Asymptomatic carriage of N. meningitidis contrasts sharply with invasive infections that are characterized by severe symptoms and a major inflammatory response particularly cytokine production and coagulopathy ,. Host susceptibility is known to impact on meningococcal disease (for review see ,). Most likely, the co-evolution between this exclusive human bacterium and its host derived diversity in both host and bacteria . Moreover, MLST analysis revealed that a limited number of “hyper-invasive lineages” are most frequently associated with meningococcal disease , and that isolates belonging to these lineages, particularly ST-11 isolates, are under-represented in healthy carriers –. In a previous study we showed a positive correlation between virulence in mice and proapoptotic effects to epithelial cell line and isolates of the hyper-invasive lineage ST-11 . We further confirmed here that ST-11 isolates from invasive meningococcal infection are responsible for constant induction of apoptosis in Hec-1-B epithelial cell model, in contrast to isolates from healthy carriers. Moreover, we have previously reported that pathogenic isolates of other clonal complexes (such as the clonal complex ST-32) variably induced apoptosis and that correlated with heterogeneous virulence in mice and higher diversity of isolates compared to ST-11 isolates . Indeed, well established laboratory isolates such as the isolates MC58 and H44/76 (both belonging to the clonal complex ST-32) were unable to induce apoptosis in Hec-1-B cells (data not shown).
A growing number of studies have shown that apoptosis can be modulated (inhibited or promoted) by bacteria and protozoan parasites (for a review see –). Recently, Schubert et al.  reported up-regulation of apoptosis-related genes (bad, bak, asp, and immediate-early response gene 1) in meningococcal infected cells. Further analyses confirmed that cells displayed several hallmarks of apoptosis in response to meningococcal infection, namely, phosphatidylserine translocation and activation of caspase-3 and AMP-activated protein kinase.
Meningococcal adhesion but not invasion seems to be necessary for the induction of apoptosis. The initial contact with the host cells is brought by pili, where a strong association of the pathogen to the cell takes place . Our results indicate that adhesion contributes to induce apoptosis of cells infected with pathogenic isolates. This could occur through increasing local delivery of bacterial factors (such as LOS and PorB) leading to apoptosis of infected cells. In favor of this explanation is the fact that greater and earlier apoptosis was observed in response to the capsule-deficient mutant than in response to the wild-type strain, most likely through unmasking bacterial surface. Moreover, the abrogation of apoptosis in cells infected with the mutant strain deficient in both PorB and LOS production is also in favor of this hypothesis. In Pseudomonas aeruginosa, pili-producing strains were essential in initiating apoptosis of human Chang conjunctiva cells  and piliated enteropathogenic Escherichia coli significantly enhanced apoptotic cell death in HeLa and Caco-2 cell lines, compared to non-piliated mutants .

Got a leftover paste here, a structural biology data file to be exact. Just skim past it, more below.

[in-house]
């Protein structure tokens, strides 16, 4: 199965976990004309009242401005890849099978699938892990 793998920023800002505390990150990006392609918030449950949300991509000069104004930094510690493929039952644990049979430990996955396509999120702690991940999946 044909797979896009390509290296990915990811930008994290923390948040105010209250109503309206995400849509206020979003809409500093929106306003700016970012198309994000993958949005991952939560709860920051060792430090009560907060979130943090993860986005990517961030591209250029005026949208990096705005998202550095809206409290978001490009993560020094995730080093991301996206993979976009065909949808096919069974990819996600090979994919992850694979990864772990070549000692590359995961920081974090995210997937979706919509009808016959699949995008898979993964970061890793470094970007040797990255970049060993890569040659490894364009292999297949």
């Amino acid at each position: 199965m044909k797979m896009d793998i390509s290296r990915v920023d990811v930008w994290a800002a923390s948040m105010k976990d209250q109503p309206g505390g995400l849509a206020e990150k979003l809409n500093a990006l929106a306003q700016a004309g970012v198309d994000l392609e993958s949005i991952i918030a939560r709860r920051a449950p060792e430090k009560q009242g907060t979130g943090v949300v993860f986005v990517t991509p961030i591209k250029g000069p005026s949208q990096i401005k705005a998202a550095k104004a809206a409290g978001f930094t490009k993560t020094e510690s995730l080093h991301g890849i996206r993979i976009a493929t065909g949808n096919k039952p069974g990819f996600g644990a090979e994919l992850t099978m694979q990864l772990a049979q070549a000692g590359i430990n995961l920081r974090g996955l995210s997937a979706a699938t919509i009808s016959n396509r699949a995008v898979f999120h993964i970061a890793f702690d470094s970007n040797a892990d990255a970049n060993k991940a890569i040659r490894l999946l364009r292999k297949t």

In the current study, we have shown that both meningococcal LOS and PorB act independently but synergistically to induce apoptosis in several human cell lines. Conflicting results on the role of the major outer membrane porin, PorB, in the induction of apoptosis in pathogenic Neisseria (N. gonorrhoeae and N. meningitidis) have been reported ,,. Similar to our experimental conditions, PorB-related apoptosis has been reported in absence of serum . Absence of serum did not modify the LOS effect as all cell lines tested in this study express membrane CD14 and TLR4 (, and data not shown). LOS signaling is dependent on TLR4 –, while meningococcal PorB has been described as the ligand of TLR2 ,. Although signaling through both receptors lead to TNF-α release, our data suggest that additional PorB-induced apoptosis to be independent from secretion of TNF-α and may occur through the intrinsic pathway by alteration of the mitochondrial membrane permeability ,.
The role of endotoxin of Gram negative bacteria (including Neisserial LOS) in cytotopathic effects has been documented ,. The severity of meningococcal disease is thought to be linked to the degree of the inflammatory response induced during invasive infection ,. As a potent inducer of pro-inflammatory cytokine response, meningococcal LOS seems to play a key role in inducing apoptosis through TNF-α ,. In the current study, we have shown that invasive isolates of N. meningitidis induced the secretion of TNF-α and apoptosis in Hec-1-B epithelial cells that could be abrogated by the addition of anti–TNF-α neutralizing antibodies. A relationship between TNF-α secretion and apoptosis in the fallopian tube has also been suggested by studies using a mouse model of infection with a Chlamydia trachomatis mouse-specific pneumonitis strain. Infection with this pathogen leads to a large increase in apoptotic cells in murine oviducts, but treatment with anti–TNF-α antibodies leads to a significant decrease in the level of apoptosis in the upper genital tract .